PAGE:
The Problem with Counting Christians
The new U.S. Religious Landscape Survey from the Pew Forum on Religion & Public Life renders familiar territory remarkable. This poll of more than 35,000 American adults has produced a map of population centers (major religious traditions), the boundaries that separate them, and the thoroughfares that connect them. Among the highlights of the latest findings:
- Close to half (44 percent) of all Americans have changed religions or denominations at least once in their lifetimes.
- Protestants now make up just 51 percent of the population, though the total Christian population remains as high as 78 percent.
- Some 16 percent of American adults describe themselves as religiously "unaffiliated," more than twice the percentage who say they had no religious upbringing.
- In addition to contributing to religious diversity, immigration also augments the country's church rolls, as 46 percent of foreign-born adults claim Catholic identity and 24 percent claim Protestant identity.
The survey's topline summary describes this scene as "both very diverse and extremely fluid," which is an apt assessment as long as one remembers that the subject examined is a landscape and not, say, a moving crowd in an airport. For all of the often quite illuminating attention they get, non-Christian religions still constitute only about 5 percent of the American population. All religious groups are gaining and losing members in a very competitive environment, but the overall percentages remain fairly stable year to year and even decade to decade. Contrary to some solicitations for home missions, America is not going to become a minority Christian country anytime soon.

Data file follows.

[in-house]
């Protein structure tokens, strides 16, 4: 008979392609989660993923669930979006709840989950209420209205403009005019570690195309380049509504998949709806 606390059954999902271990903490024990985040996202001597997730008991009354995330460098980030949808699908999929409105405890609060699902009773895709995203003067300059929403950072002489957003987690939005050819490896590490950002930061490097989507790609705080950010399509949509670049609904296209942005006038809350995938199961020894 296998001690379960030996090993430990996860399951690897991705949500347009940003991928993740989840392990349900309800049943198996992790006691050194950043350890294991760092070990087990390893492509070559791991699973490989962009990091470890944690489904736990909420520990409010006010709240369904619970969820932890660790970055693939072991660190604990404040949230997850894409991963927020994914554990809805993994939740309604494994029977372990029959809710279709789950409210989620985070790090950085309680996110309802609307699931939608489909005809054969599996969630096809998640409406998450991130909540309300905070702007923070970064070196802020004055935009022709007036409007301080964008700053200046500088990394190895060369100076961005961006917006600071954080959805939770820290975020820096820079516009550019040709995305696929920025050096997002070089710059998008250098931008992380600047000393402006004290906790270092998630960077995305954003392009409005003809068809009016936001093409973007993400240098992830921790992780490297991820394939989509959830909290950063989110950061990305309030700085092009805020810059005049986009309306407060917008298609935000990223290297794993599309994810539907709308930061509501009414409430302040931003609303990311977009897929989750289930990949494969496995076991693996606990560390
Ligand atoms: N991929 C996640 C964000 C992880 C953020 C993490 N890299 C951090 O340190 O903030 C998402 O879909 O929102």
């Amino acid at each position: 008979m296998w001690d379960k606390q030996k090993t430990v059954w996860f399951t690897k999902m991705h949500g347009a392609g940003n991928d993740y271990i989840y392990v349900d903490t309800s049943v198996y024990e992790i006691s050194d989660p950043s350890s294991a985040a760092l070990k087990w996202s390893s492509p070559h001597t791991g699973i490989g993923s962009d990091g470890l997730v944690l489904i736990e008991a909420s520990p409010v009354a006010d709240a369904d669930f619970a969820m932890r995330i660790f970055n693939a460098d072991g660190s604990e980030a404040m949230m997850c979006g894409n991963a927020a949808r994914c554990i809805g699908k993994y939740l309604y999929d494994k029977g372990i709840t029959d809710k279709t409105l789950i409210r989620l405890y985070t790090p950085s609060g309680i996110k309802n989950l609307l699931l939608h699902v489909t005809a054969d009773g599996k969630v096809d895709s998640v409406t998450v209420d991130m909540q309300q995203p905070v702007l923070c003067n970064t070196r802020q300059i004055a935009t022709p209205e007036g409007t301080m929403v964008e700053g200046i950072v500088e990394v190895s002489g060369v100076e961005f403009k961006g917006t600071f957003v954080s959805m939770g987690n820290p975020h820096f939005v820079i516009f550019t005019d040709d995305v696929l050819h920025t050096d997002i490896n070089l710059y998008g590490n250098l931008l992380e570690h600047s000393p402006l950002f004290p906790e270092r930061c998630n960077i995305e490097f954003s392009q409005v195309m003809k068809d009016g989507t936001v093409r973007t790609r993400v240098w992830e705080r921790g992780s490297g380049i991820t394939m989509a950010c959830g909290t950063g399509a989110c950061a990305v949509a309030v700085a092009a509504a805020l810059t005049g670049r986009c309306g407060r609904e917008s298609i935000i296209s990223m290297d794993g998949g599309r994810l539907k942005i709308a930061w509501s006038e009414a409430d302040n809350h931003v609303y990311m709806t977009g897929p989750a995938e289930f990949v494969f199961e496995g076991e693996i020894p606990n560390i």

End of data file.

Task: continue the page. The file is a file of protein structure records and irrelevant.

Why Evangelical United Methodists Don't Count
The Pew report contains much useful information for pastors, educators, and any Americans who wish to better understand the land in which they live. Zooming in on this map, though, accentuates some peculiarities of its provenance. When social scientists map religion, they usually rely on self-identification to classify respondents. The main category of classification for Christians is denomination. But how well does a denominational label locate someone within America's diverse and fluid religious culture?
Classification by denomination runs into real thickets in the large "Protestant" territory on the Pew map. This survey divides American Protestant churches into three categories: evangelical, mainline, and historically black. These encompass 26.3, 18.1, and 6.9 percent of the adult population, respectively. The necessity of separating out the black churches could be debated (are they significantly more distinctive than, say, Pentecostal churches or Hispanic Catholic churches?), but the much larger problem involves the other two categories. Simply put, "evangelical" and "mainline" identities do not break cleanly along denominational lines, and they never have.
The two labels present different difficulties. With "evangelical," the most problematic slippage occurs between self-identification and what could be called actual adherence. Broadly speaking, evangelicals care less about one's church affiliation than about one's beliefs (about Atonement, the inspiration of Scripture, and so forth) and behaviors (such as church attendance, daily devotions, and various measures of morality). Put differently, many evangelicals would not count as co-religionist persons who check the Southern Baptist or Church of Christ box on a survey, but could neither articulate nor affirm the Four Spiritual Laws. A self-identification survey cannot measure depth of commitment, but in the case of evangelicals, depth is a critical element of the identity as insiders understand it.